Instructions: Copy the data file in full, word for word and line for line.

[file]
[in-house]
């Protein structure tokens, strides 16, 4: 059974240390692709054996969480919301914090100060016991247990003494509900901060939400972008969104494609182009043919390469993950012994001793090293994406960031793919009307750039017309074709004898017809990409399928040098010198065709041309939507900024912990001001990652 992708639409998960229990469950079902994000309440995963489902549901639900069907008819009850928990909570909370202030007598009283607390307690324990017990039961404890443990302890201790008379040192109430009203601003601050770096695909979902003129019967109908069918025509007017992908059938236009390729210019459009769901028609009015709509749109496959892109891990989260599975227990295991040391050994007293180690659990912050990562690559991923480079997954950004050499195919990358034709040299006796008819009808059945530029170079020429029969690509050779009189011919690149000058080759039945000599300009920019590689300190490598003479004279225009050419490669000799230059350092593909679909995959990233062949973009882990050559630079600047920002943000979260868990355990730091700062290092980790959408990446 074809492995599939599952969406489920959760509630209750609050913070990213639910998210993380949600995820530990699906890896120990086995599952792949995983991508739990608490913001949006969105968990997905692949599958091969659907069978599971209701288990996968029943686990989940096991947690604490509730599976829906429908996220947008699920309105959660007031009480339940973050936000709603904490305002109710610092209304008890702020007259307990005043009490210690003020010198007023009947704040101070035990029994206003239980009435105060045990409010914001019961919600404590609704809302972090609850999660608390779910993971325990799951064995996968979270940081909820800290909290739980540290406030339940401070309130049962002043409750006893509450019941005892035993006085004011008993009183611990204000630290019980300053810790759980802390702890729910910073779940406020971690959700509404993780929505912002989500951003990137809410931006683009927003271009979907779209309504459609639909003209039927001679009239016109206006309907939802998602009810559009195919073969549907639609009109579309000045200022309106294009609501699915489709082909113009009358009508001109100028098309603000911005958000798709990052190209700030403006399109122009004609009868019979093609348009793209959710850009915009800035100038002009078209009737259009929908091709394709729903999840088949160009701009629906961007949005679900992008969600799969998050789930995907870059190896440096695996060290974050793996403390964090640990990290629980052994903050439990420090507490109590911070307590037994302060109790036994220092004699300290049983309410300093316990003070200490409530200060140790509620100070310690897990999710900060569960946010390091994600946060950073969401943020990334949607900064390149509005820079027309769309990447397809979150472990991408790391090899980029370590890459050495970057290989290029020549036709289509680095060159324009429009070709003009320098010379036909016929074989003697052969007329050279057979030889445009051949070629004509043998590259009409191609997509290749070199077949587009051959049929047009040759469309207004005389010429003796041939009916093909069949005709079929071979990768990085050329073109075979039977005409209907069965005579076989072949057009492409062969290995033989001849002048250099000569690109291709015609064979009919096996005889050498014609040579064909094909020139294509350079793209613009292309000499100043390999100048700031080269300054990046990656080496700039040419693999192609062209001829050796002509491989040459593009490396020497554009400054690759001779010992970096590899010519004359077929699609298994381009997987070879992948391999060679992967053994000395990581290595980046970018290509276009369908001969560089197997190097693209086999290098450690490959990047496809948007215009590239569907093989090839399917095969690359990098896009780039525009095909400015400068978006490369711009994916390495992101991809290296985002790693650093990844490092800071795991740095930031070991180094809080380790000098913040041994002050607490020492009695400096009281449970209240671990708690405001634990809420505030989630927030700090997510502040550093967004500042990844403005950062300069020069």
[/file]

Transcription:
[in-house]
């Protein structure tokens, strides 16, 4: 059974240390692709054996969480919301914090100060016991247990003494509900901060939400972008969104494609182009043919390469993950012994001793090293994406960031793919009307750039017309074709004898017809990409399928040098010198065709041309939507900024912990001001990652 992708639409998960229990469950079902994000309440995963489902549901639900069907008819009850928990909570909370202030007598009283607390307690324990017990039961404890443990302890201790008379040192109430009203601003601050770096695909979902003129019967109908069918025509007017992908059938236009390729210019459009769901028609009015709509749109496959892109891990989260599975227990295991040391050994007293180690659990912050990562690559991923480079997954950004050499195919990358034709040299006796008819009808059945530029170079020429029969690509050779009189011919690149000058080759039945000599300009920019590689300190490598003479004279225009050419490669000799230059350092593909679909995959990233062949973009882990050559630079600047920002943000979260868990355990730091700062290092980790959408990446 074809492995599939599952969406489920959760509630209750609050913070990213639910998210993380949600995820530990699906890896120990086995599952792949995983991508739990608490913001949006969105968990997905692949599958091969659907069978599971209701288990996968029943686990989940096991947690604490509730599976829906429908996220947008699920309105959660007031009480339940973050936000709603904490305002109710610092209304008890702020007259307990005043009490210690003020010198007023009947704040101070035990029994206003239980009435105060045990409010914001019961919600404590609704809302972090609850999660608390779910993971325990799951064995996968979270940081909820800290909290739980540290406030339940401070309130049962002043409750006893509450019941005892035993006085004011008993009183611990204000630290019980300053810790759980802390702890729910910073779940406020971690959700509404993780929505912002989500951003990137809410931006683009927003271009979907779209309504459609639909003209039927001679009239016109206006309907939802998602009810559009195919073969549907639609009109579309000045200022309106294009609501699915489709082909113009009358009508001109100028098309603000911005958000798709990052190209700030403006399109122009004609009868019979093609348009793209959710850009915009800035100038002009078209009737259009929908091709394709729903999840088949160009701009629906961007949005679900992008969600799969998050789930995907870059190896440096695996060290974050793996403390964090640990990290629980052994903050439990420090507490109590911070307590037994302060109790036994220092004699300290049983309410300093316990003070200490409530200060140790509620100070310690897990999710900060569960946010390091994600946060950073969401943020990334949607900064390149509005820079027309769309990447397809979150472990991408790391090899980029370590890459050495970057290989290029020549036709289509680095060159324009429009070709003009320098010379036909016929074989003697052969007329050279057979030889445009051949070629004509043998590259009409191609997509290749070199077949587009051959049929047009040759469309207004005389010429003796041939009916093909069949005709079929071979990768990085050329073109075979039977005409209907069965005579076989072949057009492409062969290995033989001849002048250099000569690109291709015609064979009919096996005889050498014609040579064909094909020139294509350079793209613009292309000499100043390999100048700031080269300054990046990656080496700039040419693999192609062209001829050796002509491989040459593009490396020497554009400054690759001779010992970096590899010519004359077929699609298994381009997987070879992948391999060679992967053994000395990581290595980046970018290509276009369908001969560089197997190097693209086999290098450690490959990047496809948007215009590239569907093989090839399917095969690359990098896009780039525009095909400015400068978006490369711009994916390495992101991809290296985002790693650093990844490092800071795991740095930031070991180094809080380790000098913040041994002050607490020492009695400096009281449970209240671990708690405001634990809420505030989630927030700090997510502040550093967004500042990844403005950062300069020069």